The goal is an
in-depth understanding of how an operating system manages resources in a
computer and provides programmers with a machine and device independent
interface. There is a difficult and time-consuming programming project (GeekOS). You are provided the source code (a few thousand
lines of C and some assembly) of a skeleton "Unix-style" operating
system kernel for a PC-like x86 platform. You have to understand a large part
of this code and augment it in various ways: pipes, fork, signals, semaphores, cpu scheduling, memory paging, file system, etc. The x86
platform is simulated by QEMU. The programming environment is Gnu/Linux.
Email: firstname.lastname@example.org (put "412" in the subject)
Office: IRB 5204
Office hours: By Appointment
TA office hours
Projects and GeekOS
We will be using several assessment tools
for this semester for this course, including
means asking good questions and/or answering questions well. To make my life
easier, you will get these points only if you're just below a cutoff (otherwise
it doesn't matter).
Required: cmsc412:Operating Systems –based on
Operating System Concepts, Silberschatz, Galvin and Gagne, 10th
edition, from ZYbooks.com
Here are the instructions to access the book
Sign in or create an account at learn.zybooks.com
Enter zyBook code: UMDcmsc412AgrawalaSpring2023
You have to enroll at this site as a student. This is an
online book from which reading and other assignments will be given.
(Should require umd central authentication for box access)
Absence and Academic Accommodations
Recently the University approved a policy for class absence for
students. All students are expected to attend ALL classes.
Any student who needs to be excused for an absence from a single
lecture, recitation, or lab due to a medically necessitated absence shall:
a) Make a reasonable attempt to inform the instructor of his/her illness
prior to the class.
b) Upon returning to the class, present their instructor with a
self-signed note attesting to the date of their illness. Each note must
contain an acknowledgment by the student that the information provided is true
and correct. Providing false information to University officials is
prohibited under Part 9(h) of the Code of Student Conduct (V-1.00(B) University
of Maryland Code of Student Conduct) and may result in disciplinary action.
c) This self-documentation may not be used for the Major Scheduled
Grading Events as defined below and it may only be used for only 1 class
meeting during the semester.
Any student who needs to be excused for a prolonged absence (2 or more
consecutive class meetings) or for a Major Scheduled Grading Event, the student
must provide written documentation of the illness from the Health Center or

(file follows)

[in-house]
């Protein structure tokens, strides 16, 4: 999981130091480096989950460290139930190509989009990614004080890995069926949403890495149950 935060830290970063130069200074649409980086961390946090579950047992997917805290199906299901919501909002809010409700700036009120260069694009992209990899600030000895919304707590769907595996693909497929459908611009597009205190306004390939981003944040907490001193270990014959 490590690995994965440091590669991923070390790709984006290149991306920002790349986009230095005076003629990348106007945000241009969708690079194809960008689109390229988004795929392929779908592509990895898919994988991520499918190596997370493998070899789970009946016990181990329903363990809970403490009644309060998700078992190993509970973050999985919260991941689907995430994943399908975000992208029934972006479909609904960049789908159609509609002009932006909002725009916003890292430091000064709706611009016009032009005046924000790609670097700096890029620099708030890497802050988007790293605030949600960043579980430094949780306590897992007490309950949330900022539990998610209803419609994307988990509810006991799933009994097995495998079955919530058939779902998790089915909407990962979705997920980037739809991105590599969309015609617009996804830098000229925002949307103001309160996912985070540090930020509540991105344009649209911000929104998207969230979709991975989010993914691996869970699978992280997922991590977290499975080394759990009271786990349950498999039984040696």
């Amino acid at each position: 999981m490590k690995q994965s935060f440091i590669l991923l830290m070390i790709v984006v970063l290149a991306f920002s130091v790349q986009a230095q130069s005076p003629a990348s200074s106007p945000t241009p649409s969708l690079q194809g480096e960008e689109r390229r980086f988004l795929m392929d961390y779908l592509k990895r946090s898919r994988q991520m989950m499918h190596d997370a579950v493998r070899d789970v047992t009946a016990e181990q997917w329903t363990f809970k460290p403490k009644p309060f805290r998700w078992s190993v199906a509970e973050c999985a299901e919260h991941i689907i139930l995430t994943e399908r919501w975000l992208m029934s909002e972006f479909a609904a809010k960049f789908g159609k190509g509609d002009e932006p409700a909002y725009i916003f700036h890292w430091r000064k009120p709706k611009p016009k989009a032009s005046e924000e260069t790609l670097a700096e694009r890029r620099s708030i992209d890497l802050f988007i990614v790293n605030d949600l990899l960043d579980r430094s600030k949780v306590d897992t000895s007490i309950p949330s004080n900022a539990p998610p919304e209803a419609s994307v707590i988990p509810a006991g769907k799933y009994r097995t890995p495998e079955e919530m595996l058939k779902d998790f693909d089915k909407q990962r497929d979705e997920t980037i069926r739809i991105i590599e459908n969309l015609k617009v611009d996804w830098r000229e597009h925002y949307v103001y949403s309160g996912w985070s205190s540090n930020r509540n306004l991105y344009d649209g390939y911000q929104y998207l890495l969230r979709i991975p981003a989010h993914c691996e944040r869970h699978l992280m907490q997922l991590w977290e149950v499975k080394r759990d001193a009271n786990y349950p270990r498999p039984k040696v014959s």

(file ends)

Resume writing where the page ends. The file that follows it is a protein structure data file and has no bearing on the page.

from an outside health care provider. This documentation must verify
dates of treatment and indicate the timeframe that the student was unable to
meet academic responsibilities. No diagnostic information shall be
University is in the process of specifying the Excused Absence policy
for this semester and we will conform to it.
the section "Accessibility"
in UMD's Course Related Policies.
Read the CS Department
Academic Integrity policy.
Also read the
Integrity" and "Code of Student Conduct" in UMD's Course Related
are to be done individually.
each programming assignment to be a take-home exam.
Do not expose
your source code to others. Do not leave it potentially accessible to others,
e.g., unlocked unattended laptop, publicly accessible websites, unsecured servers,
Do not use any
parts of other's source code. This also applies to code from online
searches, e.g., Sourceforge, Stackoverflow,
course discussion forum is permitted. Discussion of problems and code solutions
is permitted as long as you do not write down code during your discussion and
you wait at least 30 minutes after the end of the discussion before you write
code based on the discussion.
Do not wait
for project or exam deadlines before asking your questions.
Piazza is not
a replacement for office hours as far as getting responses from staff is
on Piazza will inevitably deteriorate as the semester goes by. Early on, the
projects are simple and your questions are relatively precise. Later projects
are more intricate and typically there is a flood of vague questions (eg, "Why is this not working?") just before due
dates. It's unlikely you will get helpful answers to such questions in time and
applies to questions about class material. Just before exams, there is usually
a flood of questions that should have been asked in office hours or class when
the material was covered. Again, it's unlikely you will get helpful answers in
time and on Piazza.